2F In front of executive director's office
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The Kyoto International Manga Museum has an ongoing mini exhibition series called “Treasure Trove MANGA-ful”, curated by the museum’s Executive Director Aramata Hiroshi, with the aim of “tracing forgotten ancestors of manga to search the roots of contemporary manga”. The “MANGA-ful treasures”, as coined by Executive Director Aramata, include manga that are “as good as buried in the trash unless someone finds them”, and their value is that junk is intrinsically fun.
(From the greetings of the exhibition by Director Aramata)
More than 60 years ago from today, Japan was poor. Children's entertainment consisted of kamishibai (picture story-telling) and things like that, and for TV, they would go to one of the few houses with a TV in the neighborhood to watch things like professional wrestling.
But even at a time like that, there were chances for children to taste the complete satisfaction of luxury and plenty. It was a time that monthly children's magazines were embraced at the bookstores, overflowing like luxurious hamburgers full of supplements stuck in-between. Sometimes the New Year's issues in particular came with 30 supplements, including over 10 separate volumes of manga sandwiched between the magazine covers.
Hooray, hooray, lots of Atom (Astroboy) and Tetsujin (Tetsujin 28-go) to read! Our empty bookcases were suddenly full, and we never felt so happy!
Of course, the reason why such big freebies were possible was because of circumstances in the adult world. Many monthly manga magazines for children were launched in the Showa 30s-40s (about 1950s - 1970s), when the Japanese economy finally recovered, and children began receiving pocket money.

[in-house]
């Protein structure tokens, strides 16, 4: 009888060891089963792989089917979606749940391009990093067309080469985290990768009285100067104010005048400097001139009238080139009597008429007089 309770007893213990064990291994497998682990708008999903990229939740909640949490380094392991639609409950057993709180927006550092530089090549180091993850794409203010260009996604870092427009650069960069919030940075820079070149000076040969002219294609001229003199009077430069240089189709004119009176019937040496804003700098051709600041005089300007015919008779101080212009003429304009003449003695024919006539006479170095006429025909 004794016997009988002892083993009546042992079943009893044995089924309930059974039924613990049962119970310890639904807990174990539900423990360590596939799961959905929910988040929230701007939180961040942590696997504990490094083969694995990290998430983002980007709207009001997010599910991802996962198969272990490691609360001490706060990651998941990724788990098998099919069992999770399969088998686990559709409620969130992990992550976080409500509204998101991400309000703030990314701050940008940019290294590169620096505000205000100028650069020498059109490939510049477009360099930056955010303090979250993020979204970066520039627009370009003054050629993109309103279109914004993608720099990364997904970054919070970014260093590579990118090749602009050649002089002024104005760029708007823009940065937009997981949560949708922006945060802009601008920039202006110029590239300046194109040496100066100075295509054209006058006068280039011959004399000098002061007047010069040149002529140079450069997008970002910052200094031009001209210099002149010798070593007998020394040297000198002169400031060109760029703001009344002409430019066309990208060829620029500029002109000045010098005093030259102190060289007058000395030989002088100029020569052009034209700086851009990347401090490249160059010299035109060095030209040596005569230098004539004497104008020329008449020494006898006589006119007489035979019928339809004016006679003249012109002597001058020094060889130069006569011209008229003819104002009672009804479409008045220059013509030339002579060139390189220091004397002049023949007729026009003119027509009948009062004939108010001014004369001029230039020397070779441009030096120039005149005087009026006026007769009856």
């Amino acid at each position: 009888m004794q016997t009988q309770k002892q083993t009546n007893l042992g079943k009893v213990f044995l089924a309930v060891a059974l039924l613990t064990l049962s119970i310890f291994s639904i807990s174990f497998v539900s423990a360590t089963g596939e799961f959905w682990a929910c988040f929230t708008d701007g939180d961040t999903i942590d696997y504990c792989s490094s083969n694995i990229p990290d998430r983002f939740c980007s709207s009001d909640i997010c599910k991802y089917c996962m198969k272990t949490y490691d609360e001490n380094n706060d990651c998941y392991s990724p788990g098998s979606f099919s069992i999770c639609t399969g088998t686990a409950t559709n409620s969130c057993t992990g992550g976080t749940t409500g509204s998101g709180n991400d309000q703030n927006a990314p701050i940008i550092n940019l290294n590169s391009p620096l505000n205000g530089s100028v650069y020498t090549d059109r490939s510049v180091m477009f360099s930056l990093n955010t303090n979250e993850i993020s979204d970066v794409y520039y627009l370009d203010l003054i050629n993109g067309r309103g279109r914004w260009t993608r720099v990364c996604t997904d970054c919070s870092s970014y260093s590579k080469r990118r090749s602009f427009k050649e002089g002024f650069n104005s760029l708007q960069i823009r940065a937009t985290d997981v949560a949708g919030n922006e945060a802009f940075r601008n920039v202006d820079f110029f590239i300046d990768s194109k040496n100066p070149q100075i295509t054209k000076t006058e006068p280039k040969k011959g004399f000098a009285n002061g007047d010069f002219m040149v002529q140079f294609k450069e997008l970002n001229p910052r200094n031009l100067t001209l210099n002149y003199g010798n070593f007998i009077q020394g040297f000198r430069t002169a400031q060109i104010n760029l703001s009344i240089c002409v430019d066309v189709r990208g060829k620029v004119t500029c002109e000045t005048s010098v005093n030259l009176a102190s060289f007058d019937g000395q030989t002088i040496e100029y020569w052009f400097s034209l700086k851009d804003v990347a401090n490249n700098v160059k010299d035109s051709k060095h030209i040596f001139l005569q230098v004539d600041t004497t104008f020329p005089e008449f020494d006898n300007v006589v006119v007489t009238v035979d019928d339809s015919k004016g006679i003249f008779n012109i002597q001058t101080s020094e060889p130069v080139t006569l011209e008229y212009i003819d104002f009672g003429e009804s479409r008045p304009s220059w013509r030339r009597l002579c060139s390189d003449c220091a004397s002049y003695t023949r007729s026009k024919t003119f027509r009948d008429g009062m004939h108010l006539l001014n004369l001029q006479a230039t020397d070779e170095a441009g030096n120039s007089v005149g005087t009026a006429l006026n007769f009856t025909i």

This created competition, and it turned into a 'freebie battle' with lots of supplements and bonus content. The children loved it, but it was decided this kind of competition was not good for children so ultimately it was banned. Instead, the monthly magazines turned to a weekly schedule, just like the magazines for adults, and they were ubiquitously sold even at train stations.
Magazine supplements have seen a bit of a resurgence these days, but they don't have the same feeling as the plentiful 'large serving' supplements from the Showa era.
Here we want to show off one more big display of the now illusionary manga supplements from the Showa 30-40s.
Kyoto International Manga Museum / “Treasure Trove MANGA-ful”
Executive Director, Aramata Hiroshi
Organizers: Kyoto International Manga Museum / Kyoto Seika University International Manga Research Center
*Due to the spread of COVID-19, the schedule and content of the exhibition and museum closure can change.
Thank you for your understanding.